You can’t mow it away – that simply disperses the seeds and, because it’s native to Florida, it doesn’t die in our climate easily. The University of Florida’s Extension Service suggests glyphosate, which may or may not cause cancer, liver, and/or kidney damage. To get rid of the sandspur, you have to yank it out by its roots and throw the whole plant in the garbage – not a landscape pile where the seeds can disperse, because, as I mentioned, that results in a Sisyphean-like situation whereby those seeds disperse, germinate, and then you find yourself pulling even more sand spurs out of the earth next year.
This fall, though, I found a new appreciation for the prickly Florida friend. While on an extended camping trip in September, we spent a few days at Fort Clinch State Park, at the northernmost border of the state. That meant that the weather changed on cue with the fall equinox (this simply does not happen in the southern two-thirds of Florida, or, if it does, it’s an anomaly.)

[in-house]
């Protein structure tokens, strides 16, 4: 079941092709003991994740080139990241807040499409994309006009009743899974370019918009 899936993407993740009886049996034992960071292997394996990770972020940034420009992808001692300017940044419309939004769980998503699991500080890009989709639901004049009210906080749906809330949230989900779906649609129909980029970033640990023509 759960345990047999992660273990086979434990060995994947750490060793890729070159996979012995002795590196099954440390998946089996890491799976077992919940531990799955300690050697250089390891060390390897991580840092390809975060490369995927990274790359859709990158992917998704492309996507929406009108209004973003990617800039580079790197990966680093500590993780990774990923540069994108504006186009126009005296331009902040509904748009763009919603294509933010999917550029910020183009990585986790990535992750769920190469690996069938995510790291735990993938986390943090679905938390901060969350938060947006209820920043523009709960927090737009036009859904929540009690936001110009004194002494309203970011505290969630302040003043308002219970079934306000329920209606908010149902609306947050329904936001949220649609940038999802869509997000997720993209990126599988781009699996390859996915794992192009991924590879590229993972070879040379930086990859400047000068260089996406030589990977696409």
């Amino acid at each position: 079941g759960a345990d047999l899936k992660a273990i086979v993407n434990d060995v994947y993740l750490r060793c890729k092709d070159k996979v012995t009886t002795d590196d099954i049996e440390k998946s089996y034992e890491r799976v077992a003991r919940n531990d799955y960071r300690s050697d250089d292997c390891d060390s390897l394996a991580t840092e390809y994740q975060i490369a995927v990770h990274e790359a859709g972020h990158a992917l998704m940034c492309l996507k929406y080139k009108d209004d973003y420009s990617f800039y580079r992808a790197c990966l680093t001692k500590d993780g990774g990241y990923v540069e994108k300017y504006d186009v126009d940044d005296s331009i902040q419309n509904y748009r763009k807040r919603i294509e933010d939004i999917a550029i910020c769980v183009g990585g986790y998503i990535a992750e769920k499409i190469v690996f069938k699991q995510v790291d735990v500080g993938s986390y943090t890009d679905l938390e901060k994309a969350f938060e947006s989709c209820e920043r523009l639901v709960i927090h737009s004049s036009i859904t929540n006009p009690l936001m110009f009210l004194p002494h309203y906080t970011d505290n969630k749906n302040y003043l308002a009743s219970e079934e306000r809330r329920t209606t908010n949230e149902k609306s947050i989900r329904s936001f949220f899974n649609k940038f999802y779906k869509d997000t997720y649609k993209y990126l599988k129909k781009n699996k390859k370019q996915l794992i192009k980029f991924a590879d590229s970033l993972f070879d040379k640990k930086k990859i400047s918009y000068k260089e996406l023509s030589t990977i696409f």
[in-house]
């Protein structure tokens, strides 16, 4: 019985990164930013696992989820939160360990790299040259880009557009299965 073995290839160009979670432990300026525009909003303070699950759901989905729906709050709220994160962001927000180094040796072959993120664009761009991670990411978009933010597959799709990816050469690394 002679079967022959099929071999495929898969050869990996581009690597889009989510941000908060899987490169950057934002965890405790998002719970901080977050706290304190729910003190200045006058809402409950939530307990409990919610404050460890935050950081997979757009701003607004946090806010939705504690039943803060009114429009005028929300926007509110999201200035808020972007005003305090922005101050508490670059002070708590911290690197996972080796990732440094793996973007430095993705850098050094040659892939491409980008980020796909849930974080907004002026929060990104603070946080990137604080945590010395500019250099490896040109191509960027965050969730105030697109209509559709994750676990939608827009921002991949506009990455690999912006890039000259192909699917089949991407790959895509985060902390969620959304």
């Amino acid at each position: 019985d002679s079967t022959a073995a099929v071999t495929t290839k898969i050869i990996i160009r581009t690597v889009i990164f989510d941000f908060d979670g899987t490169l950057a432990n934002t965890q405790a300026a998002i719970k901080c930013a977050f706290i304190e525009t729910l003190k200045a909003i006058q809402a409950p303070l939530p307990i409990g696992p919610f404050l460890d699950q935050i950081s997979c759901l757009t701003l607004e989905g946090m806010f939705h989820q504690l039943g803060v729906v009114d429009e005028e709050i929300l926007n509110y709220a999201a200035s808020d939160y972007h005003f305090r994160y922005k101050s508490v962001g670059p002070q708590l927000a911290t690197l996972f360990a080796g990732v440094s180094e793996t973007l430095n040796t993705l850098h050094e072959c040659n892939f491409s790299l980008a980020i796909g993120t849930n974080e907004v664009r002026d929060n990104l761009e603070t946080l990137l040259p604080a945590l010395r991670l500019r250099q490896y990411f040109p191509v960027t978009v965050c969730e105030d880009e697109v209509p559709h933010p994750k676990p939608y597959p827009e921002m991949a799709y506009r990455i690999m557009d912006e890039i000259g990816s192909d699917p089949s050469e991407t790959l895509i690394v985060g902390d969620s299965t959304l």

People love to say we don’t have seasons in Florida, and while I won’t explain, with great annoyance, why this isn’t true, I will say this much: We do. The color changes are far more subtle in the fall, because death comes more gently in Florida – we don’t have a massive dormancy of trees. Nevertheless, the colors do change, and it was on the actual fall equinox, when I’d climbed out of the camper in a bathing suit and promptly climbed back in to change into a sweatshirt, that I sat on the sand, near the dunes, shortly after sunrise and stared at a cluster of sand spur.
While I’ve spent more time than I’d like picking sandspurs out of feet and paws, I hadn’t, until fall equinox, spent much time thing about them. On this morning, I did.